Official press release below.
The Fortune Williams Music Festival announces Suzy Bogguss as the headline artist for its ninth annual festival to be held at the Frontier Culture Museum in Staunton, VA on September 23 and 24th. Ms. Bogguss, admired by fans and critics alike for her vocal proficiency and musicianship, is an artist who has managed to walk the line between critical acclaim and commercial success. Her career highlights include one platinum and two gold records, several high profile awards from her peers in the Country Music industry including the prestigious Country Music Association’s “Horizon Award” and the Academy of Country Music’s “Top New Female Vocalist” award, six top ten singles and a Grammy. After having garnered success in the Country Music industry Suzy’s music has continued to evolve as she prolifically challenges herself with new and independent projects that include “The Swanee Sessions” with Matraca Berg and Gretchen Peters, a Christmas CD released in 2010 and her latest CD, “Wildwood Flower,” just released this year. The Fortune Williams Music Festival is pleased to have Suzy as its headliner this year.
Also appearing on Saturday will be Grammy award winning artist and two time International Bluegrass Music Association Female Vocalist of the Year, Laurie Lewis. Ms. Lewis has truly established herself as one of the finest, most diversely talented artists in American music today. She is not only an outstanding vocalist but also a superb instrumentalist and songwriter whose songs have been recorded by respected artists Kathy Mattea, Jeannie Kendall and Patsy Montana among others. Sam Bush says, “she uses bluegrass instruments to create new original music: it's music for now. As a fiddler, she could be from the 1940s or from 2010; it's timeless.” She will be appearing with her band The Right Hands.
Bruce Molsky, one of the finest proponents of Appalachian music in America today will also perform on Saturday. He is a master of the banjo and the guitar but it is as the “Rembrandt of Appalachian fiddle” that he has earned his highest accolades. Mark O’Connor says Bruce has"a mystical awareness of how to bring out the new in something that is old." Of his singing Linda Ronstadt says: "Bruce has has that ability to track deep emotion in his voice, without any unnecessary adornment. It's pared back to only the essential architecture of emotion." A polished performer who is irresistible to audiences, Molsky presents himself as exactly who he is, a nice guy who blends virtuosity with humility. Bruce will play two sets on Saturday.
The songwriter guests on Friday night are Dean Dillon and Gail Davies. Dillon, a member of the Nashville Songwriters Hall Of Fame, came to Nashville as a teenager intent on being a Country Music star. And he came really close. He’s recorded six albums and has had 20 singles released. But it is as a songwriter that he has made his mark. Since the early ‘80s, Dillon has had over 100 of his songs released as singles, 50 by George Strait alone. Others who have recorded his songs include George Jones, Toby Keith, Kenny Chesney, Alabama, Brooks and Dunn, Keith Whitley, Vern Gosdin, David Allan Coe, Lee Ann Womack, Pam Tillis and Shenandoah.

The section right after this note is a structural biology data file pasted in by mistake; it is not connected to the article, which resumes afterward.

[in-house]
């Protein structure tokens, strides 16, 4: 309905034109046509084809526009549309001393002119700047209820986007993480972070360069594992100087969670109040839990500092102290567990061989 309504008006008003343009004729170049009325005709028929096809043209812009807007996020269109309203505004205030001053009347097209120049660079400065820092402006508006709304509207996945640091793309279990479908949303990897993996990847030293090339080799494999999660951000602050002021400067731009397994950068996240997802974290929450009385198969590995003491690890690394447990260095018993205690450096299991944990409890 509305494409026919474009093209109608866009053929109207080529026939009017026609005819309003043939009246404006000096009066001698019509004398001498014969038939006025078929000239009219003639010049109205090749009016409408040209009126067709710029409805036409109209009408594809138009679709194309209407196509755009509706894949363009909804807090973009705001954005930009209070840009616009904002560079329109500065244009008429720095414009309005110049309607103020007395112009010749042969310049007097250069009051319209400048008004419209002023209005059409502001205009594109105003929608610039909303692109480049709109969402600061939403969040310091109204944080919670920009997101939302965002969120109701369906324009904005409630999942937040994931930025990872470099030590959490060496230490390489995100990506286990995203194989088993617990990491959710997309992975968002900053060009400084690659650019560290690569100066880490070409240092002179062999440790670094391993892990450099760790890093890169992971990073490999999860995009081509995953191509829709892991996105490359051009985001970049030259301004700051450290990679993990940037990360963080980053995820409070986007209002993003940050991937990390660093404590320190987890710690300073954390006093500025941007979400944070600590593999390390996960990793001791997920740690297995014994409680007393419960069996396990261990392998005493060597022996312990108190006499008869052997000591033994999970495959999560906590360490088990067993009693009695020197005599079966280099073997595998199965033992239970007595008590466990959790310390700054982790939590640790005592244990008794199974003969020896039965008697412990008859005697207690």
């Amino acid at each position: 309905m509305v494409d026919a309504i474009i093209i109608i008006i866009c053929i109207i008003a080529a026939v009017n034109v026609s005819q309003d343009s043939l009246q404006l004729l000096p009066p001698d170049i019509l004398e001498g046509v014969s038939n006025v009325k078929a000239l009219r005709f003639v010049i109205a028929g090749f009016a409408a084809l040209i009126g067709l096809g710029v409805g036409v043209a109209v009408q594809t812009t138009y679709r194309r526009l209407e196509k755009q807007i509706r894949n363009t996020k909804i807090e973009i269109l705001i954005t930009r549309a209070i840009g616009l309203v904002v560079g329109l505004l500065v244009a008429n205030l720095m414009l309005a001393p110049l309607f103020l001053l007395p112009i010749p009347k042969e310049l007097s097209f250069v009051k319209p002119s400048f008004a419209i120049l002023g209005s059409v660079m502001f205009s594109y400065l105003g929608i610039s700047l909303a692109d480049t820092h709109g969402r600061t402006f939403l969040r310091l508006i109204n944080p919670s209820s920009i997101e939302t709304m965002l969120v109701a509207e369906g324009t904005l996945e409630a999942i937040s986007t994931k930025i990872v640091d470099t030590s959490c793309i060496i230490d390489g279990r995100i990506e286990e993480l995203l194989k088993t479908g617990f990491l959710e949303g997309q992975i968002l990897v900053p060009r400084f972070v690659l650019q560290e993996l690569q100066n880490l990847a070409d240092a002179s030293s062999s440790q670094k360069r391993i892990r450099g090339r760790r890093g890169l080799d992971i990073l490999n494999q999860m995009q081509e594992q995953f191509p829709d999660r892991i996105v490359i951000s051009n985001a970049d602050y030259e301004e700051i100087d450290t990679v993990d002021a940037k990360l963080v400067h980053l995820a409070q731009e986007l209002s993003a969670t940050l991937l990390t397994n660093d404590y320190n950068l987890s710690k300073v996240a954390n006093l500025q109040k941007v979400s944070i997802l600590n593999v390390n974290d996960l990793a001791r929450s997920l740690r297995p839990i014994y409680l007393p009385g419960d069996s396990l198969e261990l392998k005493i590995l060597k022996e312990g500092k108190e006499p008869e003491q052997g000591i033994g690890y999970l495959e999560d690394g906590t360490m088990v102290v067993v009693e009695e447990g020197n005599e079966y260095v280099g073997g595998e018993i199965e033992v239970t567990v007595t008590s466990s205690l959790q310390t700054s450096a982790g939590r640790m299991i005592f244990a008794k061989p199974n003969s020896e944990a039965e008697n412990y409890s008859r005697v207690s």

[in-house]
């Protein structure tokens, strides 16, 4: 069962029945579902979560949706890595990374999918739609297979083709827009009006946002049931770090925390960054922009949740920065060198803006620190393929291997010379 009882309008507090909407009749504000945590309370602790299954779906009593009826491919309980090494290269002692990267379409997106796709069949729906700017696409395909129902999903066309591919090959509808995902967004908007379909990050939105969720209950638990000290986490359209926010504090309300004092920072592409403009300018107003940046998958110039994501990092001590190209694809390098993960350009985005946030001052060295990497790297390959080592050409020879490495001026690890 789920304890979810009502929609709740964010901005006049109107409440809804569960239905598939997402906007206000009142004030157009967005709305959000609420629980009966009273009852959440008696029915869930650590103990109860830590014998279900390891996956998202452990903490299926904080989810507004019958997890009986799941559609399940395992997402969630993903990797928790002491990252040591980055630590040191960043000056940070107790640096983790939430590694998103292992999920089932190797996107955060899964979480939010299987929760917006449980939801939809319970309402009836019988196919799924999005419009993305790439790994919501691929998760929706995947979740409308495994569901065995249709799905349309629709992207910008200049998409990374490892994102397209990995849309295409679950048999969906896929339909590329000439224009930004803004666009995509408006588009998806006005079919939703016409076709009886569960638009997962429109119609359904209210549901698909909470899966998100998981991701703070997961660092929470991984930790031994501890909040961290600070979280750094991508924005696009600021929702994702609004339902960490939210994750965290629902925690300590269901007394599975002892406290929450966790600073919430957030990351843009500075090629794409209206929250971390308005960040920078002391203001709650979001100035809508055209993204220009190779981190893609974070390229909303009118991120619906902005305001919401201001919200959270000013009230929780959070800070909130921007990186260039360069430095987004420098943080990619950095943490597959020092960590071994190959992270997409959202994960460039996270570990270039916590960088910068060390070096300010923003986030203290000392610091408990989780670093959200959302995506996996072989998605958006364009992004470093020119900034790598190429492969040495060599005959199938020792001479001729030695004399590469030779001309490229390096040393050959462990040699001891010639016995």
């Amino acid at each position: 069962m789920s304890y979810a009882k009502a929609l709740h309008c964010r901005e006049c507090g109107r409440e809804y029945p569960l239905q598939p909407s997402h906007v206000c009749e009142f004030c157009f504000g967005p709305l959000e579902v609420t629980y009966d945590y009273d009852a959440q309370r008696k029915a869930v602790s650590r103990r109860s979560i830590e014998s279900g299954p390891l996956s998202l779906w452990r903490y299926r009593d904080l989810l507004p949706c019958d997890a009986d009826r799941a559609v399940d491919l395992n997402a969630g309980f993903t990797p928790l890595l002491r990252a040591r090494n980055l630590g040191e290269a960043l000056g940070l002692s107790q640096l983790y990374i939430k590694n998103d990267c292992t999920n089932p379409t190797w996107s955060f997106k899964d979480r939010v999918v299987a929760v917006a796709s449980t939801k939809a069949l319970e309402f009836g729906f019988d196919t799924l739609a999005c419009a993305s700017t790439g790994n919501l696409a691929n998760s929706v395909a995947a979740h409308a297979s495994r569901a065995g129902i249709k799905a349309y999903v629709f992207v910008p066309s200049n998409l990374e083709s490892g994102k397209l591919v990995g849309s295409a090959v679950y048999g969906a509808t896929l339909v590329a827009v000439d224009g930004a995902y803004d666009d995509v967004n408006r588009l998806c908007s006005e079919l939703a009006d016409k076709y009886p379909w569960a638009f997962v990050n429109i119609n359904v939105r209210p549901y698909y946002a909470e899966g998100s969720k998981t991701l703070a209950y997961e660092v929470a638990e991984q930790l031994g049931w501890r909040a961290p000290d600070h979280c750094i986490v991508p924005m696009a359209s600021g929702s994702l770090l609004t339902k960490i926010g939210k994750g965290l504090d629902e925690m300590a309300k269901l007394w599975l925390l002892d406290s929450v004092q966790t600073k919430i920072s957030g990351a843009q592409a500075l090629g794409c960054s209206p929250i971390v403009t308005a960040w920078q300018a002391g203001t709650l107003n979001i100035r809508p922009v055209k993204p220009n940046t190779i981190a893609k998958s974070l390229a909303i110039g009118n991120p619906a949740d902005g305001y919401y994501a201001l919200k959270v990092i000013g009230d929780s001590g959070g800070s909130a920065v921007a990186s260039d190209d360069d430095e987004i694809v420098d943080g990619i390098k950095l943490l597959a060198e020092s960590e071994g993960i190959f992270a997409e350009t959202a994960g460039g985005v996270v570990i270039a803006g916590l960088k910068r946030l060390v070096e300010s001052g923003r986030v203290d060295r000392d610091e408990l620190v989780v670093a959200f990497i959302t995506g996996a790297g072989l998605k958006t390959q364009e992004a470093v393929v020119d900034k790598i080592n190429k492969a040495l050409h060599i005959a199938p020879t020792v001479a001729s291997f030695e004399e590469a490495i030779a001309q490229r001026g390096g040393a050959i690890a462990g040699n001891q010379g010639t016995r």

Gail Davies is one of country music's most influential artists, and the genre's first female record producer. She has been cited as the person who kicked open the closed doors on Music Row and was the role model for other female singers, including Kathy Mattea, Mary Chapin Carpenter and Pam Tillis. Noted for her outstanding performing talents, she is also the lyrical and eloquent songwriter of “Tell Me Why,” “Someone Is Looking For Someone Like You,” “Bucket To The South” and many more. She has recently written her autobiography, “The Last Of The Outlaws,” which chronicles her humble beginnings and her rise to the top of the Billboard charts and gives an inside look at the Music Business.
Hosting the festival as usual and performing both days are its namesakes Jimmy Fortune and Robin and Linda Williams. Fortune, a member of the Country Music Hall of Fame, was the tenor singer with Staunton, VA’s “Statler Brothers” for 21 years and wrote several of their number one hits including “Too Much On My Heart” and “My Only Love.” While with the Statlers he performed on their popular TV show as well as in front of two Presidents and hundreds of thousands of fans. Upon their retirement in 2002 Jimmy launched his solo career and, while touring constantly, has continued his songwriting success, his song “Elizabeth” having recently been nominated for a Grammy. In a relatively short period of time he has released five CDs, his latest being “Windows,” and a Christmas DVD. Now living in Nashville, he is still beloved by his many fans in Staunton who will always claim him as one of their own.
Robin and Linda Williams, from Middlebrook, VA, have crisscrossed the continent for more than three decades, performing a hearty blend of bluegrass, folk and country songs along with the tunes they write, their songs having been recorded by Emmylou Harris, Mary Chapin Carpenter, and Tom T. Hall, to name a few. They have performed for over 30 years as semi-regulars on Garrison Keillor’s “A Prairie Home Companion” radio show on National Public Radio and were featured musicians in the 2006 Robert Altman directed film of the same name. They recorded two CDs with Keillor and “The Hopeful Gospel Quartet” along with 21 CDs of their own. “Stonewall Country,” their latest will be released in June, 2011 and is a recording of the songs they wrote for the musical of the same name which has become synonymous with the Lime Kiln Theater in Lexington, VA.